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I have a SQL query I need to run every second for about 12 hours a day. It's a pretty simple query that logs some data to an isolated table. Right now I've been leaving it running in my local SSMS client inside a WHILE loop and I use WAITFOR DELAY '00:00:01' to pause between each iteration for 1 second.

If I want to move this into an agent job, is it better to schedule the job to run every 1 second over those 12 hours, or keep the query as is and have the job fire once in the morning, so that the query manages how often it runs. (One thing to keep in mind, is usually the query is fast enough such that it's runtime is sub-second, but rarely it can take a few seconds to finish executing.)

I guess the root question is, is it better to have a job that is continuously running for 12 hours, or a job that runs about 43,000 times (once per second for 12 hours)?

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There is a certain amount of overhead each time a job starts--reads and writes on msdb to track the state and schedule calculation, create a session, etc. So from an efficiency standpoint, it would be better to run it in a loop. This will also make it run more closely to every second, because when a job starts, it takes some time for the job to actually get to the point of executing code. So if anything results in a random .25 second delay in the job actually getting to the point of executing the code, then you may have a significant gap between executions of the code. I think (someone please correct me if I'm wrong) that it has to go through the entire login process, so a delay could be caused in the authentication process due to network issues.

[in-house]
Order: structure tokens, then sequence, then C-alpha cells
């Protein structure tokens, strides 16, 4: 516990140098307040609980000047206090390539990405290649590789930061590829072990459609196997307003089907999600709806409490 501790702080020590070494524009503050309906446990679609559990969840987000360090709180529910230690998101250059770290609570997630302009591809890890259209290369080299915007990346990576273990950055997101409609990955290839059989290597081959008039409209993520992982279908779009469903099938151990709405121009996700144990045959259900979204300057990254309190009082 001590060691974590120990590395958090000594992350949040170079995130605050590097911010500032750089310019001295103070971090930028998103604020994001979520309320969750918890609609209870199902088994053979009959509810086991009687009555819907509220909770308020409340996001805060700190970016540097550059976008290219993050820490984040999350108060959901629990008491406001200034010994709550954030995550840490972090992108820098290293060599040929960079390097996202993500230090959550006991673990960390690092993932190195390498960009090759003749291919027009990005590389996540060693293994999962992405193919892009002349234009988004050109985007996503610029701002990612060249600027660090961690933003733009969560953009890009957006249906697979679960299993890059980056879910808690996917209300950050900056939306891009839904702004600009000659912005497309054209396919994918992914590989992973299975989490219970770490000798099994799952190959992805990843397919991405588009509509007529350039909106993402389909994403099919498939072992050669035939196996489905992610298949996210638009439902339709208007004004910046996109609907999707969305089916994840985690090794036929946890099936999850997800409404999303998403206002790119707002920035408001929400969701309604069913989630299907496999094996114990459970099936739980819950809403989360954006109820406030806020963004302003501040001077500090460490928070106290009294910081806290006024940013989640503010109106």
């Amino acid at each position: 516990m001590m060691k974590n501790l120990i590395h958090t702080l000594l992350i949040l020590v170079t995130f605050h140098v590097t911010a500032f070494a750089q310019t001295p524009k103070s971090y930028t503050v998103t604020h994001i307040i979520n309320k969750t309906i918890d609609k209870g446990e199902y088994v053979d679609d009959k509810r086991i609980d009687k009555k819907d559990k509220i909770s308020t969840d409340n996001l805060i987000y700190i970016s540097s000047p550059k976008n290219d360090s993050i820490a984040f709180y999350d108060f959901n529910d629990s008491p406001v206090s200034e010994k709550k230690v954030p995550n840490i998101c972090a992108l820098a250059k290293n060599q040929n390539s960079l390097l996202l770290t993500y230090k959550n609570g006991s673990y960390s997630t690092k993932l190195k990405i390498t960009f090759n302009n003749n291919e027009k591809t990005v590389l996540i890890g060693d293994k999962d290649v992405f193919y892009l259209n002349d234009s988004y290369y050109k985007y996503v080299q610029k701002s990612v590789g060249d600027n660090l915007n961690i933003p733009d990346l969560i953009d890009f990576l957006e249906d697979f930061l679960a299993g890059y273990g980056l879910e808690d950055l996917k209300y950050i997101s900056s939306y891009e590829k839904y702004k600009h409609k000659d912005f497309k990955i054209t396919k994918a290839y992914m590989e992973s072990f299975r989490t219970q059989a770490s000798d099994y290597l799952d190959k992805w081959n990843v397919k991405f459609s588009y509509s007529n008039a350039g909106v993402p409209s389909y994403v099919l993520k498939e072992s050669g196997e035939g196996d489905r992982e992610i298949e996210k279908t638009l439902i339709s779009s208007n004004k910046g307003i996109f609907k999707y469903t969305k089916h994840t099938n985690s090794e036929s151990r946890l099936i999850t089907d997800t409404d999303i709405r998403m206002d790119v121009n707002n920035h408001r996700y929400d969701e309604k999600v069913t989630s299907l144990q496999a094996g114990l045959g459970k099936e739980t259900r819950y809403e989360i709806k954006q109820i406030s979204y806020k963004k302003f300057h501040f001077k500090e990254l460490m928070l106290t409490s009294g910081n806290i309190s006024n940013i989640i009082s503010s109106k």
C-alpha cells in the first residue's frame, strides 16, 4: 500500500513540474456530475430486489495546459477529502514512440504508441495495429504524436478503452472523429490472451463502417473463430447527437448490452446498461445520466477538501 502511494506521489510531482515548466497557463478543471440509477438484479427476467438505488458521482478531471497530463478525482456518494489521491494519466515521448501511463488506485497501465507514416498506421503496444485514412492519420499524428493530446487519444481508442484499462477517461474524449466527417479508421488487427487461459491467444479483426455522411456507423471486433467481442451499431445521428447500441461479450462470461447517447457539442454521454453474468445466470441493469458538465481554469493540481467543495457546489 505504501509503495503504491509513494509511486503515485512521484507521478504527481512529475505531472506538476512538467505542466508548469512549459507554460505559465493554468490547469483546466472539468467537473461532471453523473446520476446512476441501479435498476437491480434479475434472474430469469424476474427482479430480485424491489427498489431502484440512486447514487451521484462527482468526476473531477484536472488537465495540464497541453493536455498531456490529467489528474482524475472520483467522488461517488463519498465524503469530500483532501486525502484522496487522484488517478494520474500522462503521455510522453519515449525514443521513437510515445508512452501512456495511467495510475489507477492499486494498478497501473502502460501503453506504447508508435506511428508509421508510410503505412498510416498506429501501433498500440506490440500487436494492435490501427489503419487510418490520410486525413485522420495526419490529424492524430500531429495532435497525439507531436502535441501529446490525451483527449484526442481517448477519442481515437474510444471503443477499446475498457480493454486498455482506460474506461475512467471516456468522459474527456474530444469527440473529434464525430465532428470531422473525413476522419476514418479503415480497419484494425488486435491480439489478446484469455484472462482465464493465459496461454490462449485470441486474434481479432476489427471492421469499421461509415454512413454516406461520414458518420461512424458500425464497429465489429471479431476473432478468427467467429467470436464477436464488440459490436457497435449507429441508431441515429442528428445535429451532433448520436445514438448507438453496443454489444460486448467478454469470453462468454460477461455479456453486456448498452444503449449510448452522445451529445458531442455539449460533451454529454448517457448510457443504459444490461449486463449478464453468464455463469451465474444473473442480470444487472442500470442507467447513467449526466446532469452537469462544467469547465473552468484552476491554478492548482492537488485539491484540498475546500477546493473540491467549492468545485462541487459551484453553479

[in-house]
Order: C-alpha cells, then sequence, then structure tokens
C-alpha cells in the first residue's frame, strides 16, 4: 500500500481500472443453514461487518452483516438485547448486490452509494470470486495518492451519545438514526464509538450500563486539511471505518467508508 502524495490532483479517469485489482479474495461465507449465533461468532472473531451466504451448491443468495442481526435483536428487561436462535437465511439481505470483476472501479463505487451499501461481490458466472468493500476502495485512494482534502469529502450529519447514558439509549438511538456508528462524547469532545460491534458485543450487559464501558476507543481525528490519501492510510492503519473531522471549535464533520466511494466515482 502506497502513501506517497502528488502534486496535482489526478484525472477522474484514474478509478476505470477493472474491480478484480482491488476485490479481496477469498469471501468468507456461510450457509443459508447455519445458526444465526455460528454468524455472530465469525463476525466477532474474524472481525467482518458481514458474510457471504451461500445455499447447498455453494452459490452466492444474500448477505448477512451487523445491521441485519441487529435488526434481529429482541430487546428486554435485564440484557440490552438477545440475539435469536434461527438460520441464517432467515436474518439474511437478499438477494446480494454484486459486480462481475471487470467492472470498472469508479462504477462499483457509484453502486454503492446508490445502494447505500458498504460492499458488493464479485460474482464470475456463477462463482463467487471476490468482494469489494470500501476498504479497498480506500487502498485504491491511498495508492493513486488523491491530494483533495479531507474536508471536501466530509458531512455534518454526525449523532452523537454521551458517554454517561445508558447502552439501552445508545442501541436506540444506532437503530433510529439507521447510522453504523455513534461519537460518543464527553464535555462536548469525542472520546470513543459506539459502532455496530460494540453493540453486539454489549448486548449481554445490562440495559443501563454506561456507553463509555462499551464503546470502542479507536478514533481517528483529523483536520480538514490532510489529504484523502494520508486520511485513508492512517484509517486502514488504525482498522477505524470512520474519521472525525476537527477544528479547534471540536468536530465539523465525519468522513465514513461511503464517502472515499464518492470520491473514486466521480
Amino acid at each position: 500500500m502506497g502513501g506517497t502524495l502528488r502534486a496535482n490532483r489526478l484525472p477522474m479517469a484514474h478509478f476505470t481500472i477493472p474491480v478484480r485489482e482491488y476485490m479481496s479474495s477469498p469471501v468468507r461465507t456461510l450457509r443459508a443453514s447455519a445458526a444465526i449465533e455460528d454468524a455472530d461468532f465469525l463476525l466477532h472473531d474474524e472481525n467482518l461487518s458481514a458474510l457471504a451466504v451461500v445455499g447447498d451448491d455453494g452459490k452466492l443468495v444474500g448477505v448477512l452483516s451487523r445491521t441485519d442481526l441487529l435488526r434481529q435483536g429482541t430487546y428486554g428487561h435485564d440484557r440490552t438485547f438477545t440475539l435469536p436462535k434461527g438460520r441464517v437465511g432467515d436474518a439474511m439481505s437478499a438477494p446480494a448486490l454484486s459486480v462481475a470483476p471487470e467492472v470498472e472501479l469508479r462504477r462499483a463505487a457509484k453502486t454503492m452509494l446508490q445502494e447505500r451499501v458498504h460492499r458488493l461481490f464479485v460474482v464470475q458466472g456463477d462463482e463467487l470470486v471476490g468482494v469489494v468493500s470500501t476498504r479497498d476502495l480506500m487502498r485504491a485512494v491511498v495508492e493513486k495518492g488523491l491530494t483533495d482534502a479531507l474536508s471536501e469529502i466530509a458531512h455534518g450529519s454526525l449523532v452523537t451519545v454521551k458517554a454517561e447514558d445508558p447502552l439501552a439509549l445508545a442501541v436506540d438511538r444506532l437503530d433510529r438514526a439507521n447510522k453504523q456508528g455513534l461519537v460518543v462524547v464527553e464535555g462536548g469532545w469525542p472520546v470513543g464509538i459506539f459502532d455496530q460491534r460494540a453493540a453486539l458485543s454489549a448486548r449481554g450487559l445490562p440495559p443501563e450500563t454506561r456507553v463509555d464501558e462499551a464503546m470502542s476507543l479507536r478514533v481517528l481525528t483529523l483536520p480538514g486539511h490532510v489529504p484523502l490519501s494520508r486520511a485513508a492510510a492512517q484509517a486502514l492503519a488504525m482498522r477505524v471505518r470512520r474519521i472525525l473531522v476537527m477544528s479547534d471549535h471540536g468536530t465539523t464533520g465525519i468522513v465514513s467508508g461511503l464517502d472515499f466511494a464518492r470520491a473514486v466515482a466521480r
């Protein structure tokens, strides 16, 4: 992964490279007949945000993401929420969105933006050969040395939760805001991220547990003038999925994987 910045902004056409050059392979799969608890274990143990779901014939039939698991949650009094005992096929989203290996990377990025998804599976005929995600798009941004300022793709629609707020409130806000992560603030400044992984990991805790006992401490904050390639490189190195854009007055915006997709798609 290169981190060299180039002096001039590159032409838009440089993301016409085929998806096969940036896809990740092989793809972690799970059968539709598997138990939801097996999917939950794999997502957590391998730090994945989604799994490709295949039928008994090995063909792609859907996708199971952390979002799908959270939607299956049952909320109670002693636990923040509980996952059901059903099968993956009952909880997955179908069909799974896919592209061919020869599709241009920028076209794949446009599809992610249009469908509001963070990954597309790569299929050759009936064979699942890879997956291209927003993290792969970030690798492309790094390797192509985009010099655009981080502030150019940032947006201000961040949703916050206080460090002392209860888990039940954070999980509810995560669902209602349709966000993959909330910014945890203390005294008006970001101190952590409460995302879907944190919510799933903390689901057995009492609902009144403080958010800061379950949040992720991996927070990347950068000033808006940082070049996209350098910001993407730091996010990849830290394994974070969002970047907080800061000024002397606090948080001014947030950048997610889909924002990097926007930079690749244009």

The downside of running it in a loop is that you'll have to handle any errors in the code. If the job runs every second, you can configure a failure notification on the job, and if there are problems you'll get an email. If it runs in a loop, you'll need handle errors and notification in the code, and also monitor the job to ensure that it is running.

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  • Sounds good. Is there a way to schedule a job to stop itself?...if not I can just have my loop conditions check the current datetime I guess. – J.D. Feb 28 at 14:25
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    You can have some code check the time and if it's time to stop just throw an error. Or, you could schedule another job to run at the stop time and use sp_stop_job to stop it. docs.microsoft.com/en-us/sql/ssms/agent/… – Tony Hinkle Feb 28 at 14:28
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    I would go for one job with a loop option, and just do BREAK in the loop conditionally. However, if something goes wrong, then you need to determine for how long you can love without this job running. The simplest way, I guess, is to have the job execute, say, every minute. If the job is already running, then Agent won't start a second instance. – Tibor Karaszi Feb 28 at 15:24
  • @TiborKaraszi Worthy of being an actual Answer. – Michael Green Feb 28 at 18:57
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I would go for one job with a loop, and just do BREAK in the loop based on whatever condition suits you.

However, if something goes wrong and the jobs terminates, then you need to determine for how long you can live without this job running. The simplest way IMO is to schedule the job to be executed, say, every minute. If the job is already running, then Agent won't start a second instance.

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